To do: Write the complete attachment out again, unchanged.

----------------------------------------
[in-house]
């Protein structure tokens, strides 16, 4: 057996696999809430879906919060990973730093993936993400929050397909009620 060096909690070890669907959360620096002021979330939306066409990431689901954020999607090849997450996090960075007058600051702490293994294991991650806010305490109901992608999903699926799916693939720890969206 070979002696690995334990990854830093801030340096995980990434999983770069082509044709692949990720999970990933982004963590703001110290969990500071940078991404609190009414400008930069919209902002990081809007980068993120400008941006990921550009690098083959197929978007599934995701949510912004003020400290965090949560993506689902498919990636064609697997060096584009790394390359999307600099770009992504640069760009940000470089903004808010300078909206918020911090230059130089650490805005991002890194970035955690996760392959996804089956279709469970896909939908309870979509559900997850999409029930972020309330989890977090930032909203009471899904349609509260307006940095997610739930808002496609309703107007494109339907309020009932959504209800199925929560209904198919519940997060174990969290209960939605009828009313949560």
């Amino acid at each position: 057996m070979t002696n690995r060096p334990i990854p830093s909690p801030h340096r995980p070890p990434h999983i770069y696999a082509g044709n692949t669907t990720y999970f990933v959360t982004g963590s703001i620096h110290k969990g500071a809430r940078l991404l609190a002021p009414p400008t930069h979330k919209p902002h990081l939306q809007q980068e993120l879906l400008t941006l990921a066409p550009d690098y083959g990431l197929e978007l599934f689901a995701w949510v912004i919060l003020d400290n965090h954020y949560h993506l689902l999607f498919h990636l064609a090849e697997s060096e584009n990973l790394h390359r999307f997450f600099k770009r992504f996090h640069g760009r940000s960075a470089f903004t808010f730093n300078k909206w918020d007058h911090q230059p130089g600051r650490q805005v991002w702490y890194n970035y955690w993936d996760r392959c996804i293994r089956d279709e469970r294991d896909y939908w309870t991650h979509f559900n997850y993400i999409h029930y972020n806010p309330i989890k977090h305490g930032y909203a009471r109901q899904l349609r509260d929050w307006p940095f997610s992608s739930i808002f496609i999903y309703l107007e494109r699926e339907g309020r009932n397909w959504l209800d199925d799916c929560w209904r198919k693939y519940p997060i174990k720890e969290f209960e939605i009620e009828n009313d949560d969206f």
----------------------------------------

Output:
[in-house]
């Protein structure tokens, strides 16, 4: 057996696999809430879906919060990973730093993936993400929050397909009620 060096909690070890669907959360620096002021979330939306066409990431689901954020999607090849997450996090960075007058600051702490293994294991991650806010305490109901992608999903699926799916693939720890969206 070979002696690995334990990854830093801030340096995980990434999983770069082509044709692949990720999970990933982004963590703001110290969990500071940078991404609190009414400008930069919209902002990081809007980068993120400008941006990921550009690098083959197929978007599934995701949510912004003020400290965090949560993506689902498919990636064609697997060096584009790394390359999307600099770009992504640069760009940000470089903004808010300078909206918020911090230059130089650490805005991002890194970035955690996760392959996804089956279709469970896909939908309870979509559900997850999409029930972020309330989890977090930032909203009471899904349609509260307006940095997610739930808002496609309703107007494109339907309020009932959504209800199925929560209904198919519940997060174990969290209960939605009828009313949560």
């Amino acid at each position: 057996m070979t002696n690995r060096p334990i990854p830093s909690p801030h340096r995980p070890p990434h999983i770069y696999a082509g044709n692949t669907t990720y999970f990933v959360t982004g963590s703001i620096h110290k969990g500071a809430r940078l991404l609190a002021p009414p400008t930069h979330k919209p902002h990081l939306q809007q980068e993120l879906l400008t941006l990921a066409p550009d690098y083959g990431l197929e978007l599934f689901a995701w949510v912004i919060l003020d400290n965090h954020y949560h993506l689902l999607f498919h990636l064609a090849e697997s060096e584009n990973l790394h390359r999307f997450f600099k770009r992504f996090h640069g760009r940000s960075a470089f903004t808010f730093n300078k909206w918020d007058h911090q230059p130089g600051r650490q805005v991002w702490y890194n970035y955690w993936d996760r392959c996804i293994r089956d279709e469970r294991d896909y939908w309870t991650h979509f559900n997850y993400i999409h029930y972020n806010p309330i989890k977090h305490g930032y909203a009471r109901q899904l349609r509260d929050w307006p940095f997610s992608s739930i808002f496609i999903y309703l107007e494109r699926e339907g309020r009932n397909w959504l209800d199925d799916c929560w209904r198919k693939y519940p997060i174990k720890e969290f209960e939605i009620e009828n009313d949560d969206f």